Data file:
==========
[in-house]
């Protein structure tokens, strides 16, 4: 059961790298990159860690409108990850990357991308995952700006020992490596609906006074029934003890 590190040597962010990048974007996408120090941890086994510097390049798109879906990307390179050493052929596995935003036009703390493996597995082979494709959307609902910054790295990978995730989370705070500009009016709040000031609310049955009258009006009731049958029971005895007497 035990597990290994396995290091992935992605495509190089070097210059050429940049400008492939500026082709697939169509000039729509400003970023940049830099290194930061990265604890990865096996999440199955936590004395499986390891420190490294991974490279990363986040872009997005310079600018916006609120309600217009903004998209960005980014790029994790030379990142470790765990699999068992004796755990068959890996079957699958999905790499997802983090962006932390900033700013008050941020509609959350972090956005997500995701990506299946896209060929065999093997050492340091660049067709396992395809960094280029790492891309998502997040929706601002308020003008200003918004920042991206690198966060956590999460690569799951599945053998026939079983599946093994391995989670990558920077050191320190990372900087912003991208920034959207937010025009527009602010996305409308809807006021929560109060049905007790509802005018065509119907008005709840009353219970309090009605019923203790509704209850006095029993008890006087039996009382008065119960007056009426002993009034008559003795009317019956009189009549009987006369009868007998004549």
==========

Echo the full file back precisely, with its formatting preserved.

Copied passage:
[in-house]
């Protein structure tokens, strides 16, 4: 059961790298990159860690409108990850990357991308995952700006020992490596609906006074029934003890 590190040597962010990048974007996408120090941890086994510097390049798109879906990307390179050493052929596995935003036009703390493996597995082979494709959307609902910054790295990978995730989370705070500009009016709040000031609310049955009258009006009731049958029971005895007497 035990597990290994396995290091992935992605495509190089070097210059050429940049400008492939500026082709697939169509000039729509400003970023940049830099290194930061990265604890990865096996999440199955936590004395499986390891420190490294991974490279990363986040872009997005310079600018916006609120309600217009903004998209960005980014790029994790030379990142470790765990699999068992004796755990068959890996079957699958999905790499997802983090962006932390900033700013008050941020509609959350972090956005997500995701990506299946896209060929065999093997050492340091660049067709396992395809960094280029790492891309998502997040929706601002308020003008200003918004920042991206690198966060956590999460690569799951599945053998026939079983599946093994391995989670990558920077050191320190990372900087912003991208920034959207937010025009527009602010996305409308809807006021929560109060049905007790509802005018065509119907008005709840009353219970309090009605019923203790509704209850006095029993008890006087039996009382008065119960007056009426002993009034008559003795009317019956009189009549009987006369009868007998004549």